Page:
Muscles Used in Shooting a Basketball

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Basketball is a game of speed, quickness, agility and jumping power. You also have to make quick decisions, and make them while you are dribbling and weaving around defenders. When you find an opening and it comes time to plant your feet and shoot the basketball, numerous muscles are being used.

Triceps

The triceps are the large muscles located on the backs of your upper arms. Their anatomical function is to extend the elbow. This action would be seen when your arm goes from a bent to straight position during your shot.

Shoulders

Every time your upper arm gets elevated, your shoulder muscles are being used. While shooting a basketball, the shoulder muscles on your shooting arm are being more heavily recruited than the muscles on your non-shooting arm. This is because the humerus--the large bone in your upper arm--is being elevated higher. The trapezius and deltoids are the anatomical names for the muscles being used. The trapezius is located on the top of the collar bone, and the deltoids are found at the very top of the arm around the shoulder joint.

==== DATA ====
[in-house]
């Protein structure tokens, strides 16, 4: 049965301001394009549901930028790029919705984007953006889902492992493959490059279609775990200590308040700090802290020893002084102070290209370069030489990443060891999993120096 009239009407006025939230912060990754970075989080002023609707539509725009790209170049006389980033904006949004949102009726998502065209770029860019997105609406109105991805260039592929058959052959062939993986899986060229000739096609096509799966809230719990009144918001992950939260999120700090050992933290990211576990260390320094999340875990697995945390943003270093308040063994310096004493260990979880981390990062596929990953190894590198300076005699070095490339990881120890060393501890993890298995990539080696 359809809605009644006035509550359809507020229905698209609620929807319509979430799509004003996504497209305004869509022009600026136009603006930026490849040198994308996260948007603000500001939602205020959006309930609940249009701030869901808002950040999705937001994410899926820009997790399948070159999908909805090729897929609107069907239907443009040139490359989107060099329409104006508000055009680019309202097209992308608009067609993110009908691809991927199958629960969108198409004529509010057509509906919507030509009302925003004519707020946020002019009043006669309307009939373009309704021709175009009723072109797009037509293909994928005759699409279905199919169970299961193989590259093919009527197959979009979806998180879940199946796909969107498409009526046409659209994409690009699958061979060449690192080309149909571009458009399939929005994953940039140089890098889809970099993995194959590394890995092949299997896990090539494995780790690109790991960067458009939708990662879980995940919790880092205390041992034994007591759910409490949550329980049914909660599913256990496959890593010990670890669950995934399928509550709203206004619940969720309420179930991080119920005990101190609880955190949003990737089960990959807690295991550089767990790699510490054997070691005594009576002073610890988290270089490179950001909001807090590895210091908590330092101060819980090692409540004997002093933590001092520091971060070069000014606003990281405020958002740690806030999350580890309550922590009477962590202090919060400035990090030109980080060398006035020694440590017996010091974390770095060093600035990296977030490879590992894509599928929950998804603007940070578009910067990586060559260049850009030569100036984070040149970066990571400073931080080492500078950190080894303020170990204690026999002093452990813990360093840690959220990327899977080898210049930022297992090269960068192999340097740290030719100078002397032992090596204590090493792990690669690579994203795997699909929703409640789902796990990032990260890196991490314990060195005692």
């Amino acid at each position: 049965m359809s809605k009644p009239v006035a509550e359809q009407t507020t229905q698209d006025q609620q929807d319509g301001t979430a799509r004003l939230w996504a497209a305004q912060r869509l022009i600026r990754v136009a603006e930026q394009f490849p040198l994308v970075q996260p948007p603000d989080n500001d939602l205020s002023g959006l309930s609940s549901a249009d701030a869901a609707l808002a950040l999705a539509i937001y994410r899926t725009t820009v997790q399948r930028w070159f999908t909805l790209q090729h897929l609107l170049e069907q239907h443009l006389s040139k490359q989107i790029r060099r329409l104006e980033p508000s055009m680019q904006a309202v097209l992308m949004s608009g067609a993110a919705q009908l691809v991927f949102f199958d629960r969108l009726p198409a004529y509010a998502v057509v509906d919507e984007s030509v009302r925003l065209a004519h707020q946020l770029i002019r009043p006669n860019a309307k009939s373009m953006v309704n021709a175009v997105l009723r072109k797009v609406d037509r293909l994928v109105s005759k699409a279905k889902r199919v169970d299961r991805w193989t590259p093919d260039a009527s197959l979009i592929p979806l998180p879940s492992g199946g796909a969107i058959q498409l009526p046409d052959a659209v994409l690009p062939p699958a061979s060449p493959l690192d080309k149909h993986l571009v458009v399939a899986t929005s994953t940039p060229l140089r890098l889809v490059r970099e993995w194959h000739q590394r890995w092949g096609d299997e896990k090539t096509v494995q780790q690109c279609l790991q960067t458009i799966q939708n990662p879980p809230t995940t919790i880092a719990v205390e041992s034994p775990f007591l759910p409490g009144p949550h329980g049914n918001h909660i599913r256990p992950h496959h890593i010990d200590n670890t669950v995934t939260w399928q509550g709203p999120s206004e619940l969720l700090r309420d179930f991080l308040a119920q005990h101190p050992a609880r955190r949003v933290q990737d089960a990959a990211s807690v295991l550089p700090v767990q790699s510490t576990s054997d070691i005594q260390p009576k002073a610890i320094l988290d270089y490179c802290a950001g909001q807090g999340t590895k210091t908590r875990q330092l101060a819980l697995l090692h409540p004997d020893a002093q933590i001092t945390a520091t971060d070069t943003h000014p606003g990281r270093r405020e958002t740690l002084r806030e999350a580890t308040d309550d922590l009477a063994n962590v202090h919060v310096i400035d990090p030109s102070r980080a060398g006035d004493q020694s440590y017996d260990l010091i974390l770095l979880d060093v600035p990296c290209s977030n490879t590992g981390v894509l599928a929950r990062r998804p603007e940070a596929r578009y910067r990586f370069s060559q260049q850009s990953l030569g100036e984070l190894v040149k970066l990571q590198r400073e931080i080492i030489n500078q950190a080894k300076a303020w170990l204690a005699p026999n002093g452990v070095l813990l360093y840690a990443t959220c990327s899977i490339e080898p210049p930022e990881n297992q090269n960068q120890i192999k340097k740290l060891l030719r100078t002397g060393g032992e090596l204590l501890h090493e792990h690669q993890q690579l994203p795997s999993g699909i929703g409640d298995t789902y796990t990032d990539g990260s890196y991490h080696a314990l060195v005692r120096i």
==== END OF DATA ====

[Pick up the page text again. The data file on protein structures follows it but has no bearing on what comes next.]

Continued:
Forearm Muscles

The forearms contain two groupings of muscles on the inner and back sides. The wrist extensors open the fingers and cause the hand to go back toward your upper arm. These muscles are being activated when you ave the ball up in front of your body. Once you follow through with your shot and your hand goes downward, your wrist flexors are being used.

Biceps

The biceps brachii are the muscles on the front of your upper arms. They cause the elbow to flex, which is a motion you would see when your lower arm is coming back toward your upper arm. When shooting a basketball, your biceps promote the movement of the ball from a position in front of your body to the shooting position. Notice how both elbows are bent right before you shoot.

Pecs

The pectoralis major and minor are the muscles in your chest. The pec minor is located under the pec major, and it is being activated when your shoulder shrugs in a forward direction. This is the movement you would see when your shooting arm is going forward.

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